Cisco was accused today of attempting to create an alternative standard to WiFi in the wireless networking market, by creating a new "CCX compatible" logo.
The Cisco message is: "You need a smart 'edge' to the wireless Internet." But consultant Cees Links, a former vice-president at Agere, believes that the only people who definitely need that smart edge are Cisco people.
The giant networking company is anticipating the new Cisco WiFi architecture announcements next week, and has revealed that it is going to give away its CCX - Cisco Client Extensions - software standards to make the rival concept of "dumb edge networks" obsolete.
"This is the kind of big company play you can get away with if you dominate a market," said Links. "In effect, it will appear to give everybody access to high security features that Cisco alone has. But in fact, it will prevent other manufacturers of wireless access points - like Proxim and Symbol and so on - who won't have access to what CCX means."
Cisco Consultant Martin Cook said that his company fundamentally opposed the trend to centralised intelligence of wireless LANs, with a dumb edge. It made deployment and management more expensive, he claimed.
"When you're rolling out a WLAN and want to take some of the pain away from the difficult job of network deployment," said Cook. "If for example you take the business of managing the radio frequency problems - how are you going to do that, if you have a dumb edge? You have to have intelligence distributed around the network. We think you can't know anything about the RF environment if you have a dumb edge. We want intelligence in the AP."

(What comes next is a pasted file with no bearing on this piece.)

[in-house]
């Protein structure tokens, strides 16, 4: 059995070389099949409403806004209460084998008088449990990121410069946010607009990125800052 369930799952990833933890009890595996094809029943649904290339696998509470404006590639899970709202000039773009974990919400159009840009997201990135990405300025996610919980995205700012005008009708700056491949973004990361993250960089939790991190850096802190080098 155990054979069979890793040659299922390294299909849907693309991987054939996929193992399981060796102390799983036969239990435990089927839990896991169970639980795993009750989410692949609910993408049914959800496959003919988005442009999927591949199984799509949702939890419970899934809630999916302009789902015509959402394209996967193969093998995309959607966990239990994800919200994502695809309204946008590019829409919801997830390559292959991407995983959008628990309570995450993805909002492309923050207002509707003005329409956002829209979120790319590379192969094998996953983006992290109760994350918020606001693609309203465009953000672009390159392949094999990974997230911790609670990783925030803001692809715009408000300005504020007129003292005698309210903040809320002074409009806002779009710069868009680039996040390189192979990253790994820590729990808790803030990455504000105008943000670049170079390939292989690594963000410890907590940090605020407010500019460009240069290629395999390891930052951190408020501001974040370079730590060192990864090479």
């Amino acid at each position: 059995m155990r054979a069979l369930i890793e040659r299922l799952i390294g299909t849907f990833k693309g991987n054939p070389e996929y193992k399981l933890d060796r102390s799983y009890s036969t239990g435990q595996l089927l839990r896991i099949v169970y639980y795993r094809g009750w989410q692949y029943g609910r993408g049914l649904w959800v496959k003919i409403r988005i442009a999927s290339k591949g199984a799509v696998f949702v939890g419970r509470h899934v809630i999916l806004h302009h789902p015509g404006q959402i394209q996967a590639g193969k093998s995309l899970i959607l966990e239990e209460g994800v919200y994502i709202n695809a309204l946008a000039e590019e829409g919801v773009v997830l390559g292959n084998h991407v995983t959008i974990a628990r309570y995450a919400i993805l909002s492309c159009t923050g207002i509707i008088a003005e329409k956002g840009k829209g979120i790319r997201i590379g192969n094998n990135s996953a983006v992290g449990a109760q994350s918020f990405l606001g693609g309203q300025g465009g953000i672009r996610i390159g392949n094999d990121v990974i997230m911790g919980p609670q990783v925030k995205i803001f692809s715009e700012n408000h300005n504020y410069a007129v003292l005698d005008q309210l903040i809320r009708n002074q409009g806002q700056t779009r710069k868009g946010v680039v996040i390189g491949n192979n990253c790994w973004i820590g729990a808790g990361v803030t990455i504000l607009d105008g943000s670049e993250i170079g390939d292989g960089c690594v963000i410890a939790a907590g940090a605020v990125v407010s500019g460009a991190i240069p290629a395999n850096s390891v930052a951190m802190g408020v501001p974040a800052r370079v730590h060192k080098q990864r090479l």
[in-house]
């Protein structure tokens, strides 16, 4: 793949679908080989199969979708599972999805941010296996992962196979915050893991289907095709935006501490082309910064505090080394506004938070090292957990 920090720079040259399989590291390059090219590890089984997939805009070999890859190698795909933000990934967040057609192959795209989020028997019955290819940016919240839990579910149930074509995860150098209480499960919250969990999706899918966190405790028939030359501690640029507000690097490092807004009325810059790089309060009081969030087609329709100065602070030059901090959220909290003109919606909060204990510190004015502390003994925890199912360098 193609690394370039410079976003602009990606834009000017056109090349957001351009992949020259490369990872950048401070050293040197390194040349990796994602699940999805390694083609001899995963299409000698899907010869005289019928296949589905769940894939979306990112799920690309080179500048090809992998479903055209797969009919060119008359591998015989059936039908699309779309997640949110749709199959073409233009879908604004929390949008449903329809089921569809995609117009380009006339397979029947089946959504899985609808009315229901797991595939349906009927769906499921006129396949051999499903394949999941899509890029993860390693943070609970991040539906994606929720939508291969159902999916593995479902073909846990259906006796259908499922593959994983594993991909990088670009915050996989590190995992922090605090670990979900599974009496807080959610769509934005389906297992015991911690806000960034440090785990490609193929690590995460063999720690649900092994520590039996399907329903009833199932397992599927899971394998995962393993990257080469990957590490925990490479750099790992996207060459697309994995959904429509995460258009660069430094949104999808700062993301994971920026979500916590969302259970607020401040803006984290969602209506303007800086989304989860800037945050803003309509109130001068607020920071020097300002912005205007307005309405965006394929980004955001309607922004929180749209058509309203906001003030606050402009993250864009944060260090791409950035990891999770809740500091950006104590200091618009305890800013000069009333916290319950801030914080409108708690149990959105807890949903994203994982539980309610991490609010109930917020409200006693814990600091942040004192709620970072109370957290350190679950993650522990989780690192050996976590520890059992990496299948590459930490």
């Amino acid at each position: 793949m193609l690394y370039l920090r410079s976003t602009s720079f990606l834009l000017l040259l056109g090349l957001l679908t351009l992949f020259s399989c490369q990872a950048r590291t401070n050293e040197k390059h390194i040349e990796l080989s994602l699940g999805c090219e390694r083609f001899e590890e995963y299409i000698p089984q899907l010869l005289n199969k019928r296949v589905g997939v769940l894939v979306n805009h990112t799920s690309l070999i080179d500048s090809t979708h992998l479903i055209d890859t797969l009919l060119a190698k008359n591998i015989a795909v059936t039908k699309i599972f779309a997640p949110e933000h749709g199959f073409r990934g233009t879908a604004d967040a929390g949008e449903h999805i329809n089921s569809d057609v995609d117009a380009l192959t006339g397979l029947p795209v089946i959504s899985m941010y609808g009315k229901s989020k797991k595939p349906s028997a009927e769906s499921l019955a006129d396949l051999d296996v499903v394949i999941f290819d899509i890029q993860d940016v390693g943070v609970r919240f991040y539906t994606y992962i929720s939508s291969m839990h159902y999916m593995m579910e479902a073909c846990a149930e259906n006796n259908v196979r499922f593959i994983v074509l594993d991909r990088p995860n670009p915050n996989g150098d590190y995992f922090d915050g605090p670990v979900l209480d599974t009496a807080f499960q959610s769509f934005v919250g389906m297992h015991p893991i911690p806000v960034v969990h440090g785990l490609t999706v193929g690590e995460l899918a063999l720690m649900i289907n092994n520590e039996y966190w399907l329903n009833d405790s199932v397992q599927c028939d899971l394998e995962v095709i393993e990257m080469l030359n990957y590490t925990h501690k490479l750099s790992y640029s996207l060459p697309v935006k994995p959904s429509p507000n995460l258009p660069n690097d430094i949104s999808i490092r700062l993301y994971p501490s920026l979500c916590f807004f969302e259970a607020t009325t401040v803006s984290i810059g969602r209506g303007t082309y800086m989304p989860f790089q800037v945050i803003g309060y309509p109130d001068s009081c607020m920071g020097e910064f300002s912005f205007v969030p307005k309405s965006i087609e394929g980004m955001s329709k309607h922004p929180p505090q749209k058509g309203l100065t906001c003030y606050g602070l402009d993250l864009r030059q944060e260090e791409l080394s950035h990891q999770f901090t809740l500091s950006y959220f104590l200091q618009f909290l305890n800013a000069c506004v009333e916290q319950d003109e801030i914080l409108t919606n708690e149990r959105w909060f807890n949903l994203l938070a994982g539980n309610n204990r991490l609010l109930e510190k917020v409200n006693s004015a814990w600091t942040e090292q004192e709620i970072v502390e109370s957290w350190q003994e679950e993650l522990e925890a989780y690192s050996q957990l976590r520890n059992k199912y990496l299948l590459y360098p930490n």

Cook listed several silicon makers who produce WLAN chips, who have signed up for the CCX software. They include Intel, Atheros, Intersil, Texas Instruments, Atmel, Marvell and Agere, he said.
"Another example of the advantage of having intelligence distributed around the wireless LAN, would be fast roaming," Cook said. "If we have intelligence in the PC, in the access point, in the PDA, the handshakes that make up authentication don't have to take so much time; we can leverage the intelligence out there at the edge and improve performance. We can give our WLAN smarts to other people out there, so that the device can communicate as if it were a Cisco client, to the infrastructure."
Cees Links said: "The jury is out on whether a 'heavy' or a 'light' access point technology is best. But it almost certainly not in the best interest of the market to let Cisco dominate. What they're trying to do is to control the compatibility issues the way the WiFi Alliance controls them today."
The difference, said Links, is that the WiFi standard is open, but CCX is open only at the semiconductor level. "It's closed at the infrastructure level, so people like 3Com or Extreme or Symbol or Aruba or Trapeze would be unable to get access to CCX."
Cisco sees a need for a more intelligent infrastructure as key to its plans to sell mobile voice devices, using voice over Internet (VoIP) technology. And it believes it already has the key collaborator signed up in its push to claim dominance on WLAN technology.
"Who is going to be the key collaborator?" asked Cook rhetorically. "Intel. They will be out largest partner with respect to delivering; they are currently buying our access points, not as fast as Paul Ottolini at Intel would like because he doesn't have any money, he says - but they are already committed."
And Cisco believes that all Centrino based PCs will be CCX comformant.
Cees Links is the author of "Wireless LANs & Cisco's CCX: the Battle for Network Security" - a report looking at Cisco's role in developing secure networking.
Cees Links is President of Information Links B.V. He has been in the wireless LAN industry since it started in the 1980s. Most recently, he was Vice President of Wireless LAN Business for Agere Systems.